Everyday in our clinic, we treat people with low back pain.
It’s a common problem, with about 80% of the adult population experiencing it at some point in their life. Despite being a scary situation when it happens, the good news is that only about 1% of the time is low back pain caused by a ‘serious’ medical condition, such as a fracture or tumor, and there are often significant neurological complications that accompany this situation (such as bowel or bladder incontinence and/or numbness in your groin area), or a large physical trauma which has caused it (like a car accident or a big fall). If you have any of these aforementioned symptoms or have had a physical accident which has resulted in back pain, you should seek medical attention immediately. If you haven’t experienced any of the above, keep on reading.
Now, even though the prognosis for low back pain is generally good, that’s not to say it can’t be incredibly painful, upsetting or debilitating at the time. Want to know what one of the best ways to help your back pain is? You have to stop doing the thing that is causing it in the first place! Let me explain…
(Now, before we go any further, it is worth mentioning that no one single thing is responsible for back pain. Mental health, sleep patterns, diet, expectations, general health, activity level and physical symptoms (such as muscle tightness, joint stiffness etc.) all come together and interlink when a person has back pain. The following is just one part of this, and is a very common observation I make daily at work).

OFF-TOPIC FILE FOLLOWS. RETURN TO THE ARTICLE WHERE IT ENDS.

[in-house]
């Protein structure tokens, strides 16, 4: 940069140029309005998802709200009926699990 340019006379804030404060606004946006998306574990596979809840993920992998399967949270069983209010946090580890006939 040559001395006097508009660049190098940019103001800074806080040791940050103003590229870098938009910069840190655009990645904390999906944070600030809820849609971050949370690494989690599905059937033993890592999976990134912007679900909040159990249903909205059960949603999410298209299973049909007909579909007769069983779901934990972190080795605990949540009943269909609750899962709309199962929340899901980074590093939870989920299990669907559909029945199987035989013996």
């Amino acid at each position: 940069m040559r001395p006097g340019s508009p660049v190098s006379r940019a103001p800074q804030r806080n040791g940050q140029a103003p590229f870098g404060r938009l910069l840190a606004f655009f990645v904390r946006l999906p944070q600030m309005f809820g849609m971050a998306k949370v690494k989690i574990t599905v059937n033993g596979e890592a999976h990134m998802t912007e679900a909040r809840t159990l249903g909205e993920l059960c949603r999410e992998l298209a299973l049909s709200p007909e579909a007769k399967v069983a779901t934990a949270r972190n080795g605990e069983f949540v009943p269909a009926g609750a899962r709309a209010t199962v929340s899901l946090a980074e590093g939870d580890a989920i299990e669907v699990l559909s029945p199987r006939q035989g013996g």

In our office, I would estimate that about 90-95% of people seeking advice and treatment for low back pain have (or have had in the past) jobs that involve sitting for the majority of the day, and/or a sedentary lifestyle. Generally speaking, it isn’t someone who has lifted something heavy and hurt their back that is commonly coming through our doors (although for sure physical activity/ lifting and overuse can cause severe back pain as well), it’s people that spend a lot of time sitting. One study completed in 2015 (which you can find here) objectively measured sitting time and back pain, and found that the longer a person sits, the more low back pain they have.
The cause of low back pain caused from sitting/ inactivity is generally twofold:
- When you sit, your body weight goes onto your spinal cord and surrounding structures, leading to increased pressure on your spinal bones, joints, muscles and discs. This in turn can cause spinal stiffness and pain.
- Your gluteal muscles, the big muscles which forms the majority of your bum, get stretched out and irritated. This constant irritation leads to the formation of trigger points in the muscles, which make the muscle tight and weak, and can then send pain into your low back, buttock or leg.
If the red is pain, do any of these pictures look like what you have?
If so, you may well have tight gluteal muscles (or the ‘glutes’ as they are commonly known), because these pictures are patterns of pain that tight glutes cause! And the most remarkable thing about the glute muscles (when a person has low back pain or buttock pain)? A large percentage of patients I see in the clinic have tight, weak or tender to touch glutes on the same side as their back pain! And guess what? When we treat these tight and weak glutes, very often people start to feel better!